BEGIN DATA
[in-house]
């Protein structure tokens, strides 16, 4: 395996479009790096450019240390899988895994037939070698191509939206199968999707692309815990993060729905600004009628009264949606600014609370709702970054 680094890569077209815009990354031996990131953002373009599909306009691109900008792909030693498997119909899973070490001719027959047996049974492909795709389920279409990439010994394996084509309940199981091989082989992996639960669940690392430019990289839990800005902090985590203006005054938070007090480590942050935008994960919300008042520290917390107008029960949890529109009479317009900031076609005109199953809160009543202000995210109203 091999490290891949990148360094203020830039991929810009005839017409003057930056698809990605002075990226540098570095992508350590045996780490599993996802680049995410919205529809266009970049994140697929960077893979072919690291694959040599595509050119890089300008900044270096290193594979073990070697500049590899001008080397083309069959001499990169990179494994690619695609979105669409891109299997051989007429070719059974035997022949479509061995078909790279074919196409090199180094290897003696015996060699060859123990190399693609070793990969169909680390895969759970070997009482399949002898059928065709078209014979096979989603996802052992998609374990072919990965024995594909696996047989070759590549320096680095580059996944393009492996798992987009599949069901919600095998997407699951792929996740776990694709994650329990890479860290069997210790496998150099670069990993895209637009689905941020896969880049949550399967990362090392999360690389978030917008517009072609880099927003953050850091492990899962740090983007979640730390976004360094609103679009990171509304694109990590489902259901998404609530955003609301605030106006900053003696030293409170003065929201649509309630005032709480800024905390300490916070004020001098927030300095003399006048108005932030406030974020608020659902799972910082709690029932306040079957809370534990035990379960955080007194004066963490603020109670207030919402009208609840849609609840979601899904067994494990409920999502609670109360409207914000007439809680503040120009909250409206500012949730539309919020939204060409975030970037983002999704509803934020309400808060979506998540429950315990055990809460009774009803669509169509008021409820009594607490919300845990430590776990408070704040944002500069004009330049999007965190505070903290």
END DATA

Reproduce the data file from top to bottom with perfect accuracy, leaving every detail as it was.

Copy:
[in-house]
């Protein structure tokens, strides 16, 4: 395996479009790096450019240390899988895994037939070698191509939206199968999707692309815990993060729905600004009628009264949606600014609370709702970054 680094890569077209815009990354031996990131953002373009599909306009691109900008792909030693498997119909899973070490001719027959047996049974492909795709389920279409990439010994394996084509309940199981091989082989992996639960669940690392430019990289839990800005902090985590203006005054938070007090480590942050935008994960919300008042520290917390107008029960949890529109009479317009900031076609005109199953809160009543202000995210109203 091999490290891949990148360094203020830039991929810009005839017409003057930056698809990605002075990226540098570095992508350590045996780490599993996802680049995410919205529809266009970049994140697929960077893979072919690291694959040599595509050119890089300008900044270096290193594979073990070697500049590899001008080397083309069959001499990169990179494994690619695609979105669409891109299997051989007429070719059974035997022949479509061995078909790279074919196409090199180094290897003696015996060699060859123990190399693609070793990969169909680390895969759970070997009482399949002898059928065709078209014979096979989603996802052992998609374990072919990965024995594909696996047989070759590549320096680095580059996944393009492996798992987009599949069901919600095998997407699951792929996740776990694709994650329990890479860290069997210790496998150099670069990993895209637009689905941020896969880049949550399967990362090392999360690389978030917008517009072609880099927003953050850091492990899962740090983007979640730390976004360094609103679009990171509304694109990590489902259901998404609530955003609301605030106006900053003696030293409170003065929201649509309630005032709480800024905390300490916070004020001098927030300095003399006048108005932030406030974020608020659902799972910082709690029932306040079957809370534990035990379960955080007194004066963490603020109670207030919402009208609840849609609840979601899904067994494990409920999502609670109360409207914000007439809680503040120009909250409206500012949730539309919020939204060409975030970037983002999704509803934020309400808060979506998540429950315990055990809460009774009803669509169509008021409820009594607490919300845990430590776990408070704040944002500069004009330049999007965190505070903290």